cult to think of more compelling evidence that the nature of the employment relationship has changed than this.
Perhaps the most telling change in the employment relationship has been the reduction in white-collar and management jobs, which were traditionally the most protected. The 1996 American Management Association survey finds that, although salaried employees held roughly 40 percent of all jobs, they account for over 60 percent of all the employees cut. The number of supervisory employees eliminated as a percentage of all employees that were cut doubled between 1990–1991 and 1993–1994 to 26 percent (Rousseau and Anton, 1991). The rate of displacement was actually higher for managers in the 1980s than for other occupations, controlling for other characteristics (Rousseau, 1995). It rose sharply through the early 1990s but appears to have declined somewhat from 1993–1995 (Farber, 1997), perhaps simply because of regression to the mean.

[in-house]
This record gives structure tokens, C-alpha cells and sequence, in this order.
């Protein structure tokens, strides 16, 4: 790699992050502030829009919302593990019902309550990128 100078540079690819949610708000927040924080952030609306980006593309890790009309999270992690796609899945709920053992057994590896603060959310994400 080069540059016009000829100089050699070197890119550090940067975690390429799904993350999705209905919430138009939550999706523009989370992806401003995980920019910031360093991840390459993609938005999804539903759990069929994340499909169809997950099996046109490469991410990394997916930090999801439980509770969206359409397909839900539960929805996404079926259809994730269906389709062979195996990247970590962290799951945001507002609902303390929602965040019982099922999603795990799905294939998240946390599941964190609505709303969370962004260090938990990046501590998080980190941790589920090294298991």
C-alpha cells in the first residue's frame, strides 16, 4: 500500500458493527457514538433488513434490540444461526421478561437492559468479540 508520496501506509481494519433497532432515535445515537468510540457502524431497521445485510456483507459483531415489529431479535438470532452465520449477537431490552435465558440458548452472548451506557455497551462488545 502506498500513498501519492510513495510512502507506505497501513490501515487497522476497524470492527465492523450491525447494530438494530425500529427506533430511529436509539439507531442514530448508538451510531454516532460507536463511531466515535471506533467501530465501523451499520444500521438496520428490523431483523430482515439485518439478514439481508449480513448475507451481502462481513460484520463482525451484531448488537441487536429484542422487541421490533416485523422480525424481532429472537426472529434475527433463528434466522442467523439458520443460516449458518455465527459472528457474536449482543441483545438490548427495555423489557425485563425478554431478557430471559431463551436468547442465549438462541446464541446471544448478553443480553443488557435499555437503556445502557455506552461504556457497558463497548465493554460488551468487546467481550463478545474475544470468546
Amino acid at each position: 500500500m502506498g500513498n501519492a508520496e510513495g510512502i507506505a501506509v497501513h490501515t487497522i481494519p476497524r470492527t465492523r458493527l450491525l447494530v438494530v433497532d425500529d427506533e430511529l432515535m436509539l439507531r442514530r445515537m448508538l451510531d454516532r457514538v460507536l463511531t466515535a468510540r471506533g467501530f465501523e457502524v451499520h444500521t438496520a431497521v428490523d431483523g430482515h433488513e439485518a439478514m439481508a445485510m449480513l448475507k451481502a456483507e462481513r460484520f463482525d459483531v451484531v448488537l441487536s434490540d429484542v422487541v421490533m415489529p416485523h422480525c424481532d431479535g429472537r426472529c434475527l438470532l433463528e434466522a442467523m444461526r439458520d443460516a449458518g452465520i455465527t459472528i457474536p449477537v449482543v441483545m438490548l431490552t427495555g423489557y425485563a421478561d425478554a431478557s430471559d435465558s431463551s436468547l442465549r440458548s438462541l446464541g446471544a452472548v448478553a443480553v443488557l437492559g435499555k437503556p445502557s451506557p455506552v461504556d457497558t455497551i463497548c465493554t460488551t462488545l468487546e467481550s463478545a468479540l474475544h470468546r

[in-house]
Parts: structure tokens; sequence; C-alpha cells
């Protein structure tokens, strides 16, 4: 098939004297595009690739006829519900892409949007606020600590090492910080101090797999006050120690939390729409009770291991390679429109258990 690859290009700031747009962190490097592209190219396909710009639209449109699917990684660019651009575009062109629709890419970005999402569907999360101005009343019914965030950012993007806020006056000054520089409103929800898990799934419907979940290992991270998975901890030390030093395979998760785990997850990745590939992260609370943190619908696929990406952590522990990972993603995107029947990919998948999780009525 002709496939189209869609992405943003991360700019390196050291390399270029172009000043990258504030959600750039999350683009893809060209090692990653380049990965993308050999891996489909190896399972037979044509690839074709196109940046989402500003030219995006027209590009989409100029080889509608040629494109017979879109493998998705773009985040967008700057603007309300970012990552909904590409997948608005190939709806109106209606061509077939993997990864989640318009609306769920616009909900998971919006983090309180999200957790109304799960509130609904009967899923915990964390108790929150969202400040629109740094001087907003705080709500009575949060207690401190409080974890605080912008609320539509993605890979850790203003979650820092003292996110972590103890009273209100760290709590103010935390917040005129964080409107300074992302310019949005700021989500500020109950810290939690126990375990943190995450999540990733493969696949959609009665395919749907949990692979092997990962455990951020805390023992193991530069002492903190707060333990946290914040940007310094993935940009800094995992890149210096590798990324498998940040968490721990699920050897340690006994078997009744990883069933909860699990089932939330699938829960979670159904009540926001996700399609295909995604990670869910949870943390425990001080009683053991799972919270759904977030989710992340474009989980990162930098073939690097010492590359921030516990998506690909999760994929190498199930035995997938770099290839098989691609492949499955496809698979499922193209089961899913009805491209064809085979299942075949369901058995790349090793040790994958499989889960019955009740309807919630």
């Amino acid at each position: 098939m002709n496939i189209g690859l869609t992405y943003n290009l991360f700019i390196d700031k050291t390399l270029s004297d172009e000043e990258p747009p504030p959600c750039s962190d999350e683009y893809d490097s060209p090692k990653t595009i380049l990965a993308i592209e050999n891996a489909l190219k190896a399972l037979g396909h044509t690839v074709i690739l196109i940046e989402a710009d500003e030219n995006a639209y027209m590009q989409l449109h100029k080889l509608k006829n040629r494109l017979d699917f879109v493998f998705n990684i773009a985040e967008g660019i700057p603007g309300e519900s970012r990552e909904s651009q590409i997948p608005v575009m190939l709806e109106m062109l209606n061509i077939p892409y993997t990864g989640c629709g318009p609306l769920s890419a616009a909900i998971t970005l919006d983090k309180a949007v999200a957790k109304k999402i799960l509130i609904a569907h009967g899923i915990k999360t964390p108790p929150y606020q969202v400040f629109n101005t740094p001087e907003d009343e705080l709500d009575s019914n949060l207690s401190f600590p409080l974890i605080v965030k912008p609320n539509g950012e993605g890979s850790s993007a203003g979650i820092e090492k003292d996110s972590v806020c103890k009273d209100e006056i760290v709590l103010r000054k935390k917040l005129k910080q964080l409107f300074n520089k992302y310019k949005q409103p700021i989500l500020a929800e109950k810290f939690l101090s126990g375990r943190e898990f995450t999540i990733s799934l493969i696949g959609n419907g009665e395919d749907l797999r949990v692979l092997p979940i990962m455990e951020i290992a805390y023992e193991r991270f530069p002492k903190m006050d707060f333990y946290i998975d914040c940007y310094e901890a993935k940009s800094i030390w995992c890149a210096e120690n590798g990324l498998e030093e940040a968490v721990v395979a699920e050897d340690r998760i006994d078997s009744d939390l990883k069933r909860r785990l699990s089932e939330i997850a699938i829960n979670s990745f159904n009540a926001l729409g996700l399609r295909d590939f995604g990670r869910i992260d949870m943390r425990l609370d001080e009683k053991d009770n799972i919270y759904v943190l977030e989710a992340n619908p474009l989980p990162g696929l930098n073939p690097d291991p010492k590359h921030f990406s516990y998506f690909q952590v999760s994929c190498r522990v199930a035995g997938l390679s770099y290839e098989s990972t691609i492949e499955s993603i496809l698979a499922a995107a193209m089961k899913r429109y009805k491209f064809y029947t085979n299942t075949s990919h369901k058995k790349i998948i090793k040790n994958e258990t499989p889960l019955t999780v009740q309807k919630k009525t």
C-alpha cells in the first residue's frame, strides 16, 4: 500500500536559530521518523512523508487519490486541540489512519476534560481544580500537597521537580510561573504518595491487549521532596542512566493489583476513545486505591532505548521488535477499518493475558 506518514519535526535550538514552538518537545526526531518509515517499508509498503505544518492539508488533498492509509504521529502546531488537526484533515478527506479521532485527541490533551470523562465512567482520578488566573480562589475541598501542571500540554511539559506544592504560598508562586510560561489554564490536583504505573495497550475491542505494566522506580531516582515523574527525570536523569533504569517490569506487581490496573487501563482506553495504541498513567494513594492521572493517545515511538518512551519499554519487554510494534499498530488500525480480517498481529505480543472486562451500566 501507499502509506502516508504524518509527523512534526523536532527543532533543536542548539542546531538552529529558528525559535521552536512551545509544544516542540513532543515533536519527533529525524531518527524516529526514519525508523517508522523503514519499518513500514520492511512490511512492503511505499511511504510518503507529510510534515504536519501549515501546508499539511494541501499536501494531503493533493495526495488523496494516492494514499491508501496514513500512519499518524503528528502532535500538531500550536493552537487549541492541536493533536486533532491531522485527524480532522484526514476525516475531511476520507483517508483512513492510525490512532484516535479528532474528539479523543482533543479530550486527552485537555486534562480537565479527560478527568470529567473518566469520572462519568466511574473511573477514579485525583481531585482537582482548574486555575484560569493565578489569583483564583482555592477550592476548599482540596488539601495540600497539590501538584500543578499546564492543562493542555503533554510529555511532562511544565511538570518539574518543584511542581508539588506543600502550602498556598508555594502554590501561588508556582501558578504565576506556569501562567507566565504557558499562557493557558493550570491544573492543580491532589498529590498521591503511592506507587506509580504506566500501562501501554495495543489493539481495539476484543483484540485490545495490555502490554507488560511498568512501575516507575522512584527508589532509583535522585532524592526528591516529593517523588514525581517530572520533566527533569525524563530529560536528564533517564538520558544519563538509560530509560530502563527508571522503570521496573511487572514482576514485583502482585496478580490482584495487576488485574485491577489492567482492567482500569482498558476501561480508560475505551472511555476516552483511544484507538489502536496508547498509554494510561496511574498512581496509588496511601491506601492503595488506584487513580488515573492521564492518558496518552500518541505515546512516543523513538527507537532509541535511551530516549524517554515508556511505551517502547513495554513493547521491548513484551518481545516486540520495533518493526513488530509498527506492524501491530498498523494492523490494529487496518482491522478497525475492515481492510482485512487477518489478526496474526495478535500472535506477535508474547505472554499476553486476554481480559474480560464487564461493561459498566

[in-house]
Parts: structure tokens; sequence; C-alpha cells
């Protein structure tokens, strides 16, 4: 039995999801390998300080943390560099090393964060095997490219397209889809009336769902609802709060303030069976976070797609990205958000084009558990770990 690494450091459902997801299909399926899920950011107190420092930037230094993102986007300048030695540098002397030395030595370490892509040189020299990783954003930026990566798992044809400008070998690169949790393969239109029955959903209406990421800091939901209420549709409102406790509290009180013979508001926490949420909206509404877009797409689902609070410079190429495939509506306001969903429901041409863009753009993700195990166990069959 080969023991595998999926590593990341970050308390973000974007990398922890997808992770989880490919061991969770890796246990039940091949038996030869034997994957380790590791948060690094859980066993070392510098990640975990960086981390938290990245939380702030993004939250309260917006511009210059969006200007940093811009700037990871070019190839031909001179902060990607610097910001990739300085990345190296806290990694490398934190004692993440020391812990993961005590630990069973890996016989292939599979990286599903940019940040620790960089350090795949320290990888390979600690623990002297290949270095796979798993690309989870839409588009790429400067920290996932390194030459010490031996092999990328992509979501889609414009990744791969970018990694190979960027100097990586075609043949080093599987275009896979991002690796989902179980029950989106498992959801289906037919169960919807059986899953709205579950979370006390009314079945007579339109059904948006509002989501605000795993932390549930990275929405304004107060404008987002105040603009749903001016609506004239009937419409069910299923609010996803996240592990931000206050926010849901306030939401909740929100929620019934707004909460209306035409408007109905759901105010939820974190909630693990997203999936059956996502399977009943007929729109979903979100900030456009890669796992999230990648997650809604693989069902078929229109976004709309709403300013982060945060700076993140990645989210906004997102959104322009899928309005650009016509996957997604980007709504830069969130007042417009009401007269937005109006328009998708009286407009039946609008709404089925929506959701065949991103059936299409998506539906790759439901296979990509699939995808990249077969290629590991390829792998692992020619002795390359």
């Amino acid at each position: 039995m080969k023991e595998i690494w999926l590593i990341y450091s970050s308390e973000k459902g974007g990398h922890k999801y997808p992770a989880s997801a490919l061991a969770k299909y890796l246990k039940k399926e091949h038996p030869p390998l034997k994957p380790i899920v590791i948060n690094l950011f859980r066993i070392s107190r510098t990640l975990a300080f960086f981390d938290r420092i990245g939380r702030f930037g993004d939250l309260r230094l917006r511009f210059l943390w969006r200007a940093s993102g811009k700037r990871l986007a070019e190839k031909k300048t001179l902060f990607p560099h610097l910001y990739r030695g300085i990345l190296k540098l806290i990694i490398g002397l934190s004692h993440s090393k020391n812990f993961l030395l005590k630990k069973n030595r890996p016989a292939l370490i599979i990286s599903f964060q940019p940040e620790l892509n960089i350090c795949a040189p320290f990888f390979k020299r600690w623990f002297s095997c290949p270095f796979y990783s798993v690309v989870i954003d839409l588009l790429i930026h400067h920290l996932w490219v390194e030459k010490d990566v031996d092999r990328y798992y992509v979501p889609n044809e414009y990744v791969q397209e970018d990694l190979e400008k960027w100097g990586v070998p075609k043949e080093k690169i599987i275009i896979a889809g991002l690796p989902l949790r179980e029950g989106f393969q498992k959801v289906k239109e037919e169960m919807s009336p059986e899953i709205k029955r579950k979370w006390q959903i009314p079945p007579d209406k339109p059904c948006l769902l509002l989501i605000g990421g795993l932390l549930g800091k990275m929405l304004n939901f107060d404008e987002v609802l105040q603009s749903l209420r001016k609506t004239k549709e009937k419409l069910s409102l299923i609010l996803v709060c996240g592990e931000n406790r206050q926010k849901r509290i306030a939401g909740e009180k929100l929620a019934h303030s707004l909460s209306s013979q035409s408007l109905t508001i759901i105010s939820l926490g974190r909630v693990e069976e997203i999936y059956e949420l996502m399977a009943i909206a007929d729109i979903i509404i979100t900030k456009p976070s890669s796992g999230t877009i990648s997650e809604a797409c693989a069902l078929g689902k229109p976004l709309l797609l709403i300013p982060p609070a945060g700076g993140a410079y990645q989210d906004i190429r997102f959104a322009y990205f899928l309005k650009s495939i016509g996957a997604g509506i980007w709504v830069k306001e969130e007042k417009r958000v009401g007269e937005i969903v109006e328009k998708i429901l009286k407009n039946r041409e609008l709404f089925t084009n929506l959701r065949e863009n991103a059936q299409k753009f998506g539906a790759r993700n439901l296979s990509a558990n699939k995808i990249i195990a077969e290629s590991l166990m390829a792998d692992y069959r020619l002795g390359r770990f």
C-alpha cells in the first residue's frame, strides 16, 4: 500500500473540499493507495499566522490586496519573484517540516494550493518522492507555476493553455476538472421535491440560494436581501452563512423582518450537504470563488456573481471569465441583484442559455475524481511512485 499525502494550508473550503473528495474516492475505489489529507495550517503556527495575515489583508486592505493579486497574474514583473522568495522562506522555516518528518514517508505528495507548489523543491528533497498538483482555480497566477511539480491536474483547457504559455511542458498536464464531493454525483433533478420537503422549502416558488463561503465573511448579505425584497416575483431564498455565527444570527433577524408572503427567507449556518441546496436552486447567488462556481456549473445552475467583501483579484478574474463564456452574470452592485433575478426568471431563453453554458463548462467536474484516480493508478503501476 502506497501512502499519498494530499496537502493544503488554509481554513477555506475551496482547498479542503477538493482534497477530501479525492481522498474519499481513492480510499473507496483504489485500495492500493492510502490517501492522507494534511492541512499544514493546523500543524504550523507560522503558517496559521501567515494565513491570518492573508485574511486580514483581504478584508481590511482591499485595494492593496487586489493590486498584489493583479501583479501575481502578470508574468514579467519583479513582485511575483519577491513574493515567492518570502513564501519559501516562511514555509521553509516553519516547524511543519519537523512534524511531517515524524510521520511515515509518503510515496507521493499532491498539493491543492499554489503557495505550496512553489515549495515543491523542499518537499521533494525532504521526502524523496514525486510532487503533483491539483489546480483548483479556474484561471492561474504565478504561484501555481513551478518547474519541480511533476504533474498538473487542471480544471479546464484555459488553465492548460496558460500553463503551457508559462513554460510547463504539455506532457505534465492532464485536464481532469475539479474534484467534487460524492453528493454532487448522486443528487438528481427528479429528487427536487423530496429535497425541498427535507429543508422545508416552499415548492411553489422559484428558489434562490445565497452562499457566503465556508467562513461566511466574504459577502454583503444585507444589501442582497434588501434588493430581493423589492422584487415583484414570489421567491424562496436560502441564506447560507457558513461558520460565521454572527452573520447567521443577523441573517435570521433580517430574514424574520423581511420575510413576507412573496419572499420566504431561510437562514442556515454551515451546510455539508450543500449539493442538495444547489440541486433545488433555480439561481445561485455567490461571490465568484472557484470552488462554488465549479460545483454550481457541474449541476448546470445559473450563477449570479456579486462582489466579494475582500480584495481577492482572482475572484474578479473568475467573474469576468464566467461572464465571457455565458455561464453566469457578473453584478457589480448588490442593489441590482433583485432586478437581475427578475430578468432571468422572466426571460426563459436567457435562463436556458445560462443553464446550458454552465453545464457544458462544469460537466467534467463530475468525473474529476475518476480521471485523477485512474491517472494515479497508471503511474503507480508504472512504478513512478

The "churning" of the workforce—hiring and laying off at the same time—had the biggest negative effects on middle management: three jobs were cut for every one created. These are the positions that are the most entrenched within the internal employment system. Professional and technical jobs, in contrast, benefited from it: five new jobs were created for every three cut. These jobs have the skills and responsibilities that translate easily across organizations. The changes associated with churning in some cases go beyond simply rearranging which employees hold permanent jobs. A survey of 500 human resource executives whose companies had downsized found that a third refilled at least some of the positions that had been cut but that 71 percent did so with either temporary or contract workers (Lee Hecht Harrison, 1997).
But large employers of the kind represented in the American Management Association surveys account for only a modest percentage of total employment in the economy. Many workers were never employed in internal labor markets with prospects of job security. During the course of the 1980s and especially the 1990s, a widespread perception developed that the employment relationship had changed in fundamental ways. A steady drumbeat of stories in the media fed the perception that employers were less attached to their employees. The overall theme is summed